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Generally, a buyer picks an attorney that will close a real estate transaction. As such, that attorney will primarily represent the interests of the buyer. Attorney will ensure that the seller actually owns the property and hasn't sold it to someone else, that the seller has the right to convey the property, and that the property is free from encumbrances. An attorney will then obtain a title insurance policy that will protect a buyer from any encumbrances that may have been missed during the title search. Therefore, we strongly recommend to hire an attorney for all of your real estate transactions.
First of all, there are two types of title insurance policies: (1) Owner's title insurance, called an Owner's Policy, and lender's title insurance, called a Loan Policy or Lender's Policy. Most lenders will require you to obtain a Loan Policy when they issue you a loan. This is generally handled by an attorney during the closing process.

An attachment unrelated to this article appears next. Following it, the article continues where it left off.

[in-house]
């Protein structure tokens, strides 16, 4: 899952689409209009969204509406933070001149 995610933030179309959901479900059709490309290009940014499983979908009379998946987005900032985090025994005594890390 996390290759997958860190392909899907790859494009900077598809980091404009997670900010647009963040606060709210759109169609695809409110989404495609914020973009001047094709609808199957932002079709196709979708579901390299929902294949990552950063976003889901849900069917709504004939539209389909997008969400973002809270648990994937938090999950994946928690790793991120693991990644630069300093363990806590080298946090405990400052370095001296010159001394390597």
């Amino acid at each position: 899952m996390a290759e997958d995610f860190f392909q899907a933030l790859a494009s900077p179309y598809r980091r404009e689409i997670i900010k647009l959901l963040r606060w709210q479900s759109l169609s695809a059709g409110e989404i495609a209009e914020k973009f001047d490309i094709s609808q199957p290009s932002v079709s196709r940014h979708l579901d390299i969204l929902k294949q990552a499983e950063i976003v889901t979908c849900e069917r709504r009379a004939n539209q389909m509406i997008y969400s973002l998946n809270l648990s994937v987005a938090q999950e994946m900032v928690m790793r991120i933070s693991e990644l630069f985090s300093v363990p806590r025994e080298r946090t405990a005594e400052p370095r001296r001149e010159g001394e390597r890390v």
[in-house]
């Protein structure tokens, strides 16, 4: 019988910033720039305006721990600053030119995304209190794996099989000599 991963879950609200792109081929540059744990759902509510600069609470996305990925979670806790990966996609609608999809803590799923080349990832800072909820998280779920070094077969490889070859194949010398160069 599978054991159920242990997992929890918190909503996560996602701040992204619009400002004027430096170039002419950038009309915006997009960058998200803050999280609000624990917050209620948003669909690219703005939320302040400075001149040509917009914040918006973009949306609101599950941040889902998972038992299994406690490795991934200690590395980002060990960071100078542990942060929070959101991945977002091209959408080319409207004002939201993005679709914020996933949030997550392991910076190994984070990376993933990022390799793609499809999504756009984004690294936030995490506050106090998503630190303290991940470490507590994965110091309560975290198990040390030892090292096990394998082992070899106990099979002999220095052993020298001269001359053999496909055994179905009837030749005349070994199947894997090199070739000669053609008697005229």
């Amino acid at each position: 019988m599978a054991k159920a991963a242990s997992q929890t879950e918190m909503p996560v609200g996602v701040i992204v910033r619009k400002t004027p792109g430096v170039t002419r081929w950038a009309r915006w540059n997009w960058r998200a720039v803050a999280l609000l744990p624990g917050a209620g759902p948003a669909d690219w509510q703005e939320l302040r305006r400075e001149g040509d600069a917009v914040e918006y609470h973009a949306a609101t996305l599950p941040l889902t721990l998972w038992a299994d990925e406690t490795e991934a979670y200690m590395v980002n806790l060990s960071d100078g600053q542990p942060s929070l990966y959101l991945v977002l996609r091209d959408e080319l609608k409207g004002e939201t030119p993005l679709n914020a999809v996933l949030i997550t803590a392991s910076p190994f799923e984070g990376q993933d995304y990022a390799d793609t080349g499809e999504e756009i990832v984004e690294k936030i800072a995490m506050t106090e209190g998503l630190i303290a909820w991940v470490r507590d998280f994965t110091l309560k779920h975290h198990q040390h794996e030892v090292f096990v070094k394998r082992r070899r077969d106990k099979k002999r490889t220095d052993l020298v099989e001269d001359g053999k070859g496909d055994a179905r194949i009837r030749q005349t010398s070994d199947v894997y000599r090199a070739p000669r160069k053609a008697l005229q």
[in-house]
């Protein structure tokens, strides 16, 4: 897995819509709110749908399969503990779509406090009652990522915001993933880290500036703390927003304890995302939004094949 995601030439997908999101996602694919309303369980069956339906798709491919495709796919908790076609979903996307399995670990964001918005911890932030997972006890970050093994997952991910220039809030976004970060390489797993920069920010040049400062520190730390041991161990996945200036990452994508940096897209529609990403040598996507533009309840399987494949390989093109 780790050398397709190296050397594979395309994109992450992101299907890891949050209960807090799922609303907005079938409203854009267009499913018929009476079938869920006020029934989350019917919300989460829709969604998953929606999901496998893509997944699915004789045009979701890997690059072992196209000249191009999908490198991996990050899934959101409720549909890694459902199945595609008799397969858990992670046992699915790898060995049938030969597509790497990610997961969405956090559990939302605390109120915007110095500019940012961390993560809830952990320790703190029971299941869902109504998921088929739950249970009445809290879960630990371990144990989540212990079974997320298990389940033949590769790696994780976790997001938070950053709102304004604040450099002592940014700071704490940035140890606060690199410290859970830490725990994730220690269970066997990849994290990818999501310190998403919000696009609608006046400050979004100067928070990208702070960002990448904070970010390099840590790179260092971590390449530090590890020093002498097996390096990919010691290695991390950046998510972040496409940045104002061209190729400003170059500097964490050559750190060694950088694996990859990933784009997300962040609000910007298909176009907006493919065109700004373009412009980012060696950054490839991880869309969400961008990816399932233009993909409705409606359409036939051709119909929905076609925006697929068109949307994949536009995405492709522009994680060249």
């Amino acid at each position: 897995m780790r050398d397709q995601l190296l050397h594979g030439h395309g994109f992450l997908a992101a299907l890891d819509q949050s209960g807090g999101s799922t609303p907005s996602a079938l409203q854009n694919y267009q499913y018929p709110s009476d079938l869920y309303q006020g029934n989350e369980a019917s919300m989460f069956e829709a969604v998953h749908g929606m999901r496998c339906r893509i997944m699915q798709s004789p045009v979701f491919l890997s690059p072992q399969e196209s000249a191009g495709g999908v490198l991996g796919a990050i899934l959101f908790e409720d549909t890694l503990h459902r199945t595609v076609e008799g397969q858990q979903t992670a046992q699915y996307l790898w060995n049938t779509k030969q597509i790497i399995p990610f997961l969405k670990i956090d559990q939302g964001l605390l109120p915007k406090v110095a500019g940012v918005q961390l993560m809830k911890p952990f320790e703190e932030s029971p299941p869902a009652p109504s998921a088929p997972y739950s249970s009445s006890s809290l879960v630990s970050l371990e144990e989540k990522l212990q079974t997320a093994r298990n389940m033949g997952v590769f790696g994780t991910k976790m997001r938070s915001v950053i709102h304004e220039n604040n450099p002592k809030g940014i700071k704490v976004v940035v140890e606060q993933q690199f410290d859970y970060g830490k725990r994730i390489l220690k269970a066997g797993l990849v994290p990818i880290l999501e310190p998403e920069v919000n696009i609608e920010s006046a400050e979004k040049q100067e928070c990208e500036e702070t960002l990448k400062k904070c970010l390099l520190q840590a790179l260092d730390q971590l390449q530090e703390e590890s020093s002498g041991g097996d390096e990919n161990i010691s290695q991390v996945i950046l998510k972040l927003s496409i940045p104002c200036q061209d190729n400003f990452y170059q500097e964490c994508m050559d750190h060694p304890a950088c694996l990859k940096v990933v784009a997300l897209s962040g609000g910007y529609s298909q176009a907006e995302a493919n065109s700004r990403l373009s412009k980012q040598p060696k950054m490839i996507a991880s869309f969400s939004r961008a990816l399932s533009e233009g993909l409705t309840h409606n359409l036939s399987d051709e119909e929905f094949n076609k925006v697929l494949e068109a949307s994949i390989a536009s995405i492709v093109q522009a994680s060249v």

The Loan Policy is usually based on the dollar amount of your loan. It only protects the lender's interests in the property should a problem with the title arise that wasn't discovered during the title search. It does not protect the buyer. The policy amount gradually decreases as you pay down your loan and eventually disappears as the loan is paid off.
An Owner's Policy, on the other hand, is usually issued in the amount of the real estate purchase. It is purchased for a one-time fee, paid by the buyer at closing and lasts for as long as you have an interest in the property. Only an Owner's Policy protects the buyer should a covered title problem arise. Frequent hidden title problems include: